December 6, 2017 · 9:27 am
Wednesday First Week of Advent
Have you not known? Have you not heard?
The Lord is the everlasting God,
the Creator of the ends of the earth.
He does not faint or grow weary;
his understanding is unsearchable.
He gives power to the faint,
and strengthens the powerless.
Even youths will faint and be weary,
and the young will fall exhausted;
but those who wait for the Lord shall renew their strength,
they shall mount up with wings like eagles,
they shall run and not be weary,
they shall walk and not faint.
Isaiah 40: 28-31
God seems to bless those who wait. Waiting is a timeless discipline with eternal rewards. The scripture has many stories of those who waited and learned.
Noah waited for years as he built a boat on dry land and learned the lesson of deliverance. Jonah waited three days in the belly of the fish and learned the lesson of obedience. The prophets waited for centuries to see the Messiah and learned the lesson of faith. Joseph waited in prison and learned the lesson of forgiveness. Zacharias waited to speak and learned the lesson of humility. Anna and Simeon waited a lifetime to see the Savior and learned the lesson of perseverance.
Waiting during the season of Advent can serve as a discipline to teach us many spiritual truths. While waiting we can develop patience and true obedience. We can glimpse the hugeness of God’s love and grace and learn to recognize holiness when we encounter it. Waiting nurtures our compassion and opens our eyes to see others in need. It opens our hearts to service and fosters a freedom to give and encourage others. As we pause and wait for God, we have time to assess our priorities, discover happiness where we are and develop an appreciation for what we have.
Advent is a time to deal with our fears, our anger, our disappointments, and learn to both give and receive forgiveness. It is a time to internalize the cleansing joy of repentance and to know the peace of taking last place. While we wait, we can use the unknown time to realize that living with mystery builds faith, and suffering and sacrifice reveal God to us. While waiting we acquire a dependence on God, we gain hope, and we become sure that while we wait we are never alone.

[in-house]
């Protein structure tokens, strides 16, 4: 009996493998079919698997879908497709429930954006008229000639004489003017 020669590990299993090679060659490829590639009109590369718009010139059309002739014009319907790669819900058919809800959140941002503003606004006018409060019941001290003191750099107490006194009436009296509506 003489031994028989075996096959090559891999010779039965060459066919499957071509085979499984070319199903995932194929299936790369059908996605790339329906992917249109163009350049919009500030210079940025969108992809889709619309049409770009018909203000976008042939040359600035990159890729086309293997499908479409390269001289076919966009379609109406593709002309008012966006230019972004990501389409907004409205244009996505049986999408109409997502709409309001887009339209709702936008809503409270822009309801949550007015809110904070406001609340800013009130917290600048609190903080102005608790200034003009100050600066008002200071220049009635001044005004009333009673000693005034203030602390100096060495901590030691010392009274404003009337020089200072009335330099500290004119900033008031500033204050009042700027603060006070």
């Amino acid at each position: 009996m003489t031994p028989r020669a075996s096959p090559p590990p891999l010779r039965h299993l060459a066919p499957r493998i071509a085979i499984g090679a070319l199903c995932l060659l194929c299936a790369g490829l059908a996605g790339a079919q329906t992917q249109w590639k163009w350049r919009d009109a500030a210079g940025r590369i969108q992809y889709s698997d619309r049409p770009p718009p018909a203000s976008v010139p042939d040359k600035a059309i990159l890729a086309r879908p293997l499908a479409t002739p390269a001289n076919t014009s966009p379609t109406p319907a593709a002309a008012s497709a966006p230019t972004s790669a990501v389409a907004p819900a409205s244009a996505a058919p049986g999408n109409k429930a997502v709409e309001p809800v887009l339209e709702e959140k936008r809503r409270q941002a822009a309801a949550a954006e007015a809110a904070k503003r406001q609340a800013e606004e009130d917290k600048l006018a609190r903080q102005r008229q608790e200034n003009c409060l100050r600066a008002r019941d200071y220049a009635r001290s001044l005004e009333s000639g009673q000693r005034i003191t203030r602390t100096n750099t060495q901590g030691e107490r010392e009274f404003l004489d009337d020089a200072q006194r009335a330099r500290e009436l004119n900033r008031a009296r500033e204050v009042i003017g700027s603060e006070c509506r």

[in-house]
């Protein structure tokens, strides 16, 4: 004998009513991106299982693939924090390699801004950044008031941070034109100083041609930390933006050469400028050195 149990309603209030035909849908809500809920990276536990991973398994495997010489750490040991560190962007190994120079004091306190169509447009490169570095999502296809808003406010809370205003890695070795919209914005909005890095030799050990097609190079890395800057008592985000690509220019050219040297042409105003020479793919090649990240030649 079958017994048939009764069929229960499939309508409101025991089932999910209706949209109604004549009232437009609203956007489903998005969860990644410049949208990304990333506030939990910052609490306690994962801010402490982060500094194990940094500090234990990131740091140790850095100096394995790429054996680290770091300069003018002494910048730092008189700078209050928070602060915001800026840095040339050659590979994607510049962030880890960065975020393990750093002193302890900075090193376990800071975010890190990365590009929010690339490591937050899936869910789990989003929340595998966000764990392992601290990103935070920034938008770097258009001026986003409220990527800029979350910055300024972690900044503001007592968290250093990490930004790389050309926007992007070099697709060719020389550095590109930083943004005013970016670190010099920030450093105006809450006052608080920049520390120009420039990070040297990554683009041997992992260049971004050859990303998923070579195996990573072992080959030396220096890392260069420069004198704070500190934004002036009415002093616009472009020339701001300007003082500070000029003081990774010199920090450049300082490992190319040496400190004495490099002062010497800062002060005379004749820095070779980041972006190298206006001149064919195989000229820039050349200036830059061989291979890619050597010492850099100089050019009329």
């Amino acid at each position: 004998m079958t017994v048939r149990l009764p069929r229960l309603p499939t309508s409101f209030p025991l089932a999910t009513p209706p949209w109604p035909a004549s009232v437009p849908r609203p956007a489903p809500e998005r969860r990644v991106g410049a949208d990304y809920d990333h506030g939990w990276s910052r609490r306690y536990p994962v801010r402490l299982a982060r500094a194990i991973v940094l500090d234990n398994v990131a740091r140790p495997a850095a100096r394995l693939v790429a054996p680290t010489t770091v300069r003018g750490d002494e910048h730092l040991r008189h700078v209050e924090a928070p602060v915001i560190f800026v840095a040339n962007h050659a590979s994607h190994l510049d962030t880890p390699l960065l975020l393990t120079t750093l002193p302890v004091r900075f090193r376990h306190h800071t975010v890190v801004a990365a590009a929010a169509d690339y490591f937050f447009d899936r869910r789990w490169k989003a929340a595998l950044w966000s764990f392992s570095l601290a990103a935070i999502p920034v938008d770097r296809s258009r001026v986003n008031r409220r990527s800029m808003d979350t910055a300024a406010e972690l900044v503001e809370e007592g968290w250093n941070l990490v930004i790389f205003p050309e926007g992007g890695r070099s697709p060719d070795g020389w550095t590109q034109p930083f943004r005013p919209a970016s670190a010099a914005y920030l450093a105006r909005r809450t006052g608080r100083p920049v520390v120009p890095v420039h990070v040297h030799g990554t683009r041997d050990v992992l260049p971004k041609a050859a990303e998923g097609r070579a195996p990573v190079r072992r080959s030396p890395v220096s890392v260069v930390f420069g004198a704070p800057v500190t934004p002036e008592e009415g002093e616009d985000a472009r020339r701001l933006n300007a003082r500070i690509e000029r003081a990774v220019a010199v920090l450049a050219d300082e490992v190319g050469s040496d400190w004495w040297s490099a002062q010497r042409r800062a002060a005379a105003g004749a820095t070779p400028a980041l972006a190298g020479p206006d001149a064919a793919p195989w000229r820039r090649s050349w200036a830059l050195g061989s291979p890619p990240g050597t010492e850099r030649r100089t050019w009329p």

During Advent, the Church waits to celebrate the first Advent of God into the world and waits for completeness and perfection at the Second Advent. In the waiting, we find our peace.
Reflection – What have you learned from God during those waiting times of your life?
Lord, teach me the value and virtue of waiting in this impatient world. The prophets of old knew that the things that they proclaimed were not yet evident. As we proclaim your coming may with do it with confidence and determination.
- Whose Kingdom? (benclapton.id.au)
- The Reformation Rolls On: (brothersjuddblog.com)
November 28, 2016 · 11:37 am
Advent comes from the Latin meaning “a coming” or “arrival”. The season begins on the Sunday nearest to November 30 and ends on Christmas Eve. Advent begins our new church year as Christ comes to us again with the peace and joy needed to take us through another year.
During the season of Advent, the church celebrates two comings of Christ. First, we remember his incarnation, the coming of the Messiah, the world’s Savior. Second, we look forward to the second and final coming as reigning Lord and Judge. We thank him for His first Advent, prepare for his Second Advent, and celebrate His Presence through the Holy Spirit. It is a unique time when the past, the present, and the future realities of God are combined.
Advent gives voice to the joy and hope that the Christ Child brought to the earth and the expectation of the total restoration of God’s Kingdom when He comes again. The church looks forward to the completion of our salvation and the end of the world’s suffering when Christ comes again. The season forces spirituality into an increasingly secular Christmas and enriches our relationship to God, to each other, and those who have come before us.